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P315. The role of FGF19 in the assessment of diarrhoea and disease activity in non-ileal resected Crohn's disease

J. Nolan1, I. Johnston1, J.H. Zhang1, T. Dew2, P. Dixon3, C. Williamson3, J.R. Walters1, 1Imperial College London, Gastroenterology, London, United Kingdom, 2King's College Hospital, Biochemistry, London, United Kingdom, 3Imperial College, Institute of Reproductive and Developmental Biology, London, United Kingdom


Bile acid malabsorption (BAM) occurs in 90% of patients suffering from chronic diarrhoea after ileal resection in Crohn's disease (CD). In response to BA absorption, the normal ileum produces Fibroblast Growth Factor 19 (FGF19), a negative regulator of hepatic BA synthesis. Ileal BA transporter expression is reduced in CD and inflammatory cytokines have been shown to inhibit the transcription of FGF19 in vitro. It has recently been shown that reduced fasting serum FGF19 levels may be a sensitive and specific marker of BAM in CD. In addition to BAM, reduced FGF19 may worsen bile acid diarrhoea in CD if excess BA is produced.


We measured fasting FGF19 levels in 35 non-ileal resected CD (NR-CD) patients (Quantikine ELISA R+D systems). Diarrhoea symptoms and disease activity using the Harvey–Bradshaw index were recorded. In 11 patients with active disease and diarrhoea levels were measured before and after treatment (biologics or corticosteroids). We also compared the bile acid (BA) induced FGF19 expression in ileal biopsies obtained during colonoscopy from patients with NR-CD (n = 6) and control patients (n = 17). Paired sets of ileal biopsies were incubated for 6 hours with and without BAs Chenodeoxycholic acid (CDCA) or Glycochenodeoxycholic acid (GCDCA). RT-qPCR was used to compare the induction of FGF19 transcript expression (relative to GAPDH).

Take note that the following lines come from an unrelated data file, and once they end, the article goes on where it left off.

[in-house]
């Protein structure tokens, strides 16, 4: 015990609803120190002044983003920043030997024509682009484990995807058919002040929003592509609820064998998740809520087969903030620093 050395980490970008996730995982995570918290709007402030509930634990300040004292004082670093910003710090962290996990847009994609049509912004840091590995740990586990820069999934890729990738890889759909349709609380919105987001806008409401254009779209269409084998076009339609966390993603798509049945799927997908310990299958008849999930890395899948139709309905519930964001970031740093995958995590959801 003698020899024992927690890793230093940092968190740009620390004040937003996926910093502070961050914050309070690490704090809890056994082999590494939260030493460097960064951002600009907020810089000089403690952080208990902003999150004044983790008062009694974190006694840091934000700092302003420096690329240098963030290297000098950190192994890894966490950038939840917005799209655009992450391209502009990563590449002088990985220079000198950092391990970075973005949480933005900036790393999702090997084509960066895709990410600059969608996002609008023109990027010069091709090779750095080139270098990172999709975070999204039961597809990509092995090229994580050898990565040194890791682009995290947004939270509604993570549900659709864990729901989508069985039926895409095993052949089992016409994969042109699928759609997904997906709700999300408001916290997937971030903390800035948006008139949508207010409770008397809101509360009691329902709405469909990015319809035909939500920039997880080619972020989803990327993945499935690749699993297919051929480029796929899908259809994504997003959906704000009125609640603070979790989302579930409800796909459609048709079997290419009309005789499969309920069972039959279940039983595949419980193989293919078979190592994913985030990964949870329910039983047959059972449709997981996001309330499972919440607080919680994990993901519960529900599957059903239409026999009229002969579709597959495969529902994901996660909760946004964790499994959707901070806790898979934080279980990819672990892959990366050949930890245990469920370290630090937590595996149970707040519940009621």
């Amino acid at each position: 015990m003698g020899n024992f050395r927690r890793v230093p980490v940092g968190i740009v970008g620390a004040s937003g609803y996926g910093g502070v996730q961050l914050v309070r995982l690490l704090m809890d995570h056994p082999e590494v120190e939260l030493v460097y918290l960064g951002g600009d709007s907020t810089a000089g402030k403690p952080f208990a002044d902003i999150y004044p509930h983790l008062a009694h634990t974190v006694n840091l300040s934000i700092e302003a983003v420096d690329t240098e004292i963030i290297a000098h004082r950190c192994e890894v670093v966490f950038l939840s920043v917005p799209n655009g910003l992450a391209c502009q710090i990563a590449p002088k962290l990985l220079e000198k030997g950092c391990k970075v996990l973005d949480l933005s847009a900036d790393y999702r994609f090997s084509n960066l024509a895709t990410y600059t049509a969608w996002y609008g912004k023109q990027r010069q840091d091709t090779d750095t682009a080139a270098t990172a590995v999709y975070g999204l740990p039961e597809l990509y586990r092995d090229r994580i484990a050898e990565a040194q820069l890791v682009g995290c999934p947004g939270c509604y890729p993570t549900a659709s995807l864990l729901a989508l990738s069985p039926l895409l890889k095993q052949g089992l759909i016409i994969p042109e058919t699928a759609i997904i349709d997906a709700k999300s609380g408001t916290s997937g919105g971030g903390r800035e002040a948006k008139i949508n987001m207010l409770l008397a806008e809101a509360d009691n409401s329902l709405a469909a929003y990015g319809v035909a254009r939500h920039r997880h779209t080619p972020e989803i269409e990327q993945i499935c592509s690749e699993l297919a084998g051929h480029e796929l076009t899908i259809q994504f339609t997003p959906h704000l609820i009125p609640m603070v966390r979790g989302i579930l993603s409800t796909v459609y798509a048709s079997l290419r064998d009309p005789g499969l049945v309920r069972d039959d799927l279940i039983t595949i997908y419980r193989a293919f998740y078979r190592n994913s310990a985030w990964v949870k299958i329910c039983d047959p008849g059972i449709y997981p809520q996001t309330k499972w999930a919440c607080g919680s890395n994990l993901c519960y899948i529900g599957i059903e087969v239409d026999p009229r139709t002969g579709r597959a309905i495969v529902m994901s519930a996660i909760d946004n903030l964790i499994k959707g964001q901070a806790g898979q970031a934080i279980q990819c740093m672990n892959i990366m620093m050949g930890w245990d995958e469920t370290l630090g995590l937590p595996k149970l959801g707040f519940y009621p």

19/35 patients were experiencing a flare of disease activity at the time of assessment 12/19 of which had acute watery diarrhoea (loose stool frequency >3/day). FGF19 levels were significantly lower in NR-CD patients with diarrhoea compared to those without (median 86 pg/ml, range 20–169 vs 145 pg/ml, range 3–338, p = 0.03) and compared to a cohort of idiopathic diarrhoea control patients (p ≤ 0.0001, Mann Whitney). Out of 11 patients with pre and post treatment levels, median FGF19 levels significantly increased following treatment and resolution of diarrhoea in 6 patients with ileal disease (p = 0.03, Wilcoxon) but not in the remaining 5 with colonic disease. Significant inverse correlations between FGF19 levels and stool frequency (Spearman p = 0.04), Bristol stool form (p = 0.03) and CRP (p = 0.03) were observed. There was a trend towards reduced BA induced FGF19 expression in ileal biopsies from patients with CD compared to controls (p = 0.1, Mann–Whitney).


Reduced FGF19 levels are associated with active disease and symptoms of watery diarrhoea in NR-CD. This is likely to reflect the effects of inflammation associated with active disease on the absorption of BA or ileal FGF19 expression. A significant number of patients with NR-CD may benefit from treatments to reduce excess faecal BA during a flare of disease activity.